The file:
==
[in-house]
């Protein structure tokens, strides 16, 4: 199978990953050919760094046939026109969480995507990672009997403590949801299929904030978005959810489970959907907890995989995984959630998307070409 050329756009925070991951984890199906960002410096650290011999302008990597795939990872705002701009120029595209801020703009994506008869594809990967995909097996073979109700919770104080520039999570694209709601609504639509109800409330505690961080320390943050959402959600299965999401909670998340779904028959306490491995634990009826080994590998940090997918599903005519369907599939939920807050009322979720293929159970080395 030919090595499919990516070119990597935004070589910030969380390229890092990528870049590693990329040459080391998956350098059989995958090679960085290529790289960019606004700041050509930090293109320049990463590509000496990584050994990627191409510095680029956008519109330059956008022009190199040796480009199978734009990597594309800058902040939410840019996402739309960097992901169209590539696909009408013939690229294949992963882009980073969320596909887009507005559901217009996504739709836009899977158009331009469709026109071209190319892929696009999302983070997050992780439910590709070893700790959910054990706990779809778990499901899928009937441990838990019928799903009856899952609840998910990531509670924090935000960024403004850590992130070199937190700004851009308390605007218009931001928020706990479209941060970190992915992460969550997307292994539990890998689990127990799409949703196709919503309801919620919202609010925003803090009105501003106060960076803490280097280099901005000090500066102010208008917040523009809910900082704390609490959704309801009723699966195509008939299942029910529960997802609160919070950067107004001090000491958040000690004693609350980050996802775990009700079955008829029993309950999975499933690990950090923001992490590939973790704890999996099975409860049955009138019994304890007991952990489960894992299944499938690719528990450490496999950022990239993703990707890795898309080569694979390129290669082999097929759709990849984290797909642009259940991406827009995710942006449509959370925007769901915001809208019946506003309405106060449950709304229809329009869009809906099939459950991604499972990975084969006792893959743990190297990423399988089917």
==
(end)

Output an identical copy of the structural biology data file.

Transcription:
[in-house]
């Protein structure tokens, strides 16, 4: 199978990953050919760094046939026109969480995507990672009997403590949801299929904030978005959810489970959907907890995989995984959630998307070409 050329756009925070991951984890199906960002410096650290011999302008990597795939990872705002701009120029595209801020703009994506008869594809990967995909097996073979109700919770104080520039999570694209709601609504639509109800409330505690961080320390943050959402959600299965999401909670998340779904028959306490491995634990009826080994590998940090997918599903005519369907599939939920807050009322979720293929159970080395 030919090595499919990516070119990597935004070589910030969380390229890092990528870049590693990329040459080391998956350098059989995958090679960085290529790289960019606004700041050509930090293109320049990463590509000496990584050994990627191409510095680029956008519109330059956008022009190199040796480009199978734009990597594309800058902040939410840019996402739309960097992901169209590539696909009408013939690229294949992963882009980073969320596909887009507005559901217009996504739709836009899977158009331009469709026109071209190319892929696009999302983070997050992780439910590709070893700790959910054990706990779809778990499901899928009937441990838990019928799903009856899952609840998910990531509670924090935000960024403004850590992130070199937190700004851009308390605007218009931001928020706990479209941060970190992915992460969550997307292994539990890998689990127990799409949703196709919503309801919620919202609010925003803090009105501003106060960076803490280097280099901005000090500066102010208008917040523009809910900082704390609490959704309801009723699966195509008939299942029910529960997802609160919070950067107004001090000491958040000690004693609350980050996802775990009700079955008829029993309950999975499933690990950090923001992490590939973790704890999996099975409860049955009138019994304890007991952990489960894992299944499938690719528990450490496999950022990239993703990707890795898309080569694979390129290669082999097929759709990849984290797909642009259940991406827009995710942006449509959370925007769901915001809208019946506003309405106060449950709304229809329009869009809906099939459950991604499972990975084969006792893959743990190297990423399988089917």